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South Atlantic Modern Language Association

Goethe and Europe


Author(s): Paul Michael Ltzeler
Source: South Atlantic Review, Vol. 65, No. 2 (Spring, 2000), pp. 95-113
Published by: South Atlantic Modern Language Association
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Goethe
and
Europe
PAUL MICHAEL LOTZELER
I WOULD LIKE TO BEGIN MY PAPER' BY PROPOSING THREE
theses:
first,
that Goethe's ideas on
Europe developed through
contacts with the Romantic
generation;
second,
that his con-
cept
of
European
culture is
pluralistic
and
dialogic
rather than
monistic and
exclusive;
and
third,
that in times of continental
crises,
the
leading
authors of the twentieth
century
have cited
Goethe's works as
convincing examples
of
European
culture.
Goethe was not a writer of
Europe essays,'
as were
Novalis,
Friedrich
Schlegel, Coleridge,
and Madame de Stael in that he
produced
no
utopias depicting
the
Continent's
cultural,
politi-
cal, social,
or
religious unity.
What he
brought
to the discussion
was his vision of world
literature,
and this vision laid the
ground-
work for new ideas that went
beyond
national
concerns,
ideas
of a
growing European integration.
Herder was the intellectual
patron
of the national movements of the nineteenth
century,
but Goethe was the
spiritual
father of
European
efforts toward
international
cooperation.
While Herder stressed the insurmount-
able differences between the various
cultures,
Goethe concen-
trated on what
they
had in common.
However,
we must take
into account the fact that Herder
proposed
his ideas in
expan-
sive
treatises,
while
Goethe's
thoughts
on the
topic
of world
literature were short
comments,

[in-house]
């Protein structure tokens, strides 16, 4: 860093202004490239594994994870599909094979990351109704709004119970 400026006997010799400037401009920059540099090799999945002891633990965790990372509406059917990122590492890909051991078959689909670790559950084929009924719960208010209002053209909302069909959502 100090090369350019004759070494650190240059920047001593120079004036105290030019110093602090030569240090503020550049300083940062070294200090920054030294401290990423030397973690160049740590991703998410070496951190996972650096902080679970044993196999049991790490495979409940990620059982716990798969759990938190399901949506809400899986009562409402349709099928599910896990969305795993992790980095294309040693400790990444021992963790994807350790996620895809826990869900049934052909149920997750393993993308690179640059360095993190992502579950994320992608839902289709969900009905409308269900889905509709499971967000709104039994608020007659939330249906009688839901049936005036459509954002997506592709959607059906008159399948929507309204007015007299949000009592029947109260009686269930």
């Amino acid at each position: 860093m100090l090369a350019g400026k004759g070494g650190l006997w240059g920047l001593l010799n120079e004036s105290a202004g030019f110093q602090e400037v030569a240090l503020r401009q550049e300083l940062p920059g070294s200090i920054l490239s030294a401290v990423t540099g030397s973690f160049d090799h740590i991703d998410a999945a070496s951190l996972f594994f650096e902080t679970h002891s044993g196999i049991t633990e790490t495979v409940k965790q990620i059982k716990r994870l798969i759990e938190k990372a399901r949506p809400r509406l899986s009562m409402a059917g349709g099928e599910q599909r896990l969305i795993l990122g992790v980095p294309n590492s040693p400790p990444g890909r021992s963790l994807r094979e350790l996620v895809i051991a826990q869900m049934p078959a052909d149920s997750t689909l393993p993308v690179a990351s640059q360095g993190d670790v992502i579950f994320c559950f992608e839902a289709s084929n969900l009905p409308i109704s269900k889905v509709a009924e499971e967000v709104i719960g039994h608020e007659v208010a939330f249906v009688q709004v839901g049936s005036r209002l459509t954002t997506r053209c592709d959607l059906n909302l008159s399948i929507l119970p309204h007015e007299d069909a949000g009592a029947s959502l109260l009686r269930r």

interspersed
in his
letters,
con-
versations,
and
essays.
Goethe would never have formulated a
thesis like this one of Herder's: "Each nation's
happiness
is cen-
tered in itself." In order to illustrate the difference between Herder
and
Goethe,
I would like to offer
you
a few more
quotes
from
Herder's
essay
Another
Philosophy'
of
the
Histot' of'the Edu/ca-
tion
ofJankiznd
"Everything
that fits
my
nature,
everything
that it can
assimilate,
is
something
I strive
for,
is
something
I
want to be
part of; everything beyond
that I am
protected against
by my
nature,
protected against by unfeelingness,
coldness and
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96
Paul Michael Litzeler
blindness;
this
negative
emotion can even turn into
contempt
and
disgust."
Then follows Herder's
praise
of national
preju-
dice:
"Prejudice
is
good
...
since it makes
you happy.
It
brings
the nations to their
centers,
makes them more concise as a
community,
lets their character
develop
more
freely,
makes their
desires and
goals deeper
and more
passionate."
Herder contin-
ues: "This is
why
the most
ignorant
and most biased nation
often is the
highest ranking
nation: the
age
of desire for
hope-
ful travels to
foreign
countries is
already
a
sign
of
sickness,
of
flatulence,
unhealthy
abundance,
foreboding
of death!" (44-
46). Goethe's ideas of
building
national identities were
entirely
different,
as his deliberations on
European
and world literature
showed.3 As
important
as Goethe's theoretical remarks on world
literature
were,
his
literary praxis
and his
correspondence
with
other authors from all
parts
of
Europe
were at least as relevant.
One must
keep
this
practical aspect
in mind. It is reflected when
Goethe muses that the terms
"European
literature" and
"general
world literature" indicate above all "that the
living
and
striving
writers will become familiar with each other and that
they
will
find themselves coerced
through
common interests and a com-
munal
spirit"(12:
363).1
Goethe believed that literature could
empower
nations to overcome the
racial,
linguistic,
and cul-
tural differences of millenia. He was convinced that
spiritual
exchange
and mutual influences could exist
beyond
the bound-
aries of
space
and time. He was sure that the various nations
should not be limited to
merely attempting
to
understanding
their own nature. These
cosmopolitan
views enabled Goethe to
place
the
concept
of world literature above that of national
literature,
and this
concept
had a
lasting
effect on the cultural
understanding
of the
Europe essayists
of the decades and cen-
turies to follow. The fact that Goethe
perceived
the term "world
literature" as a
step up
from and as a further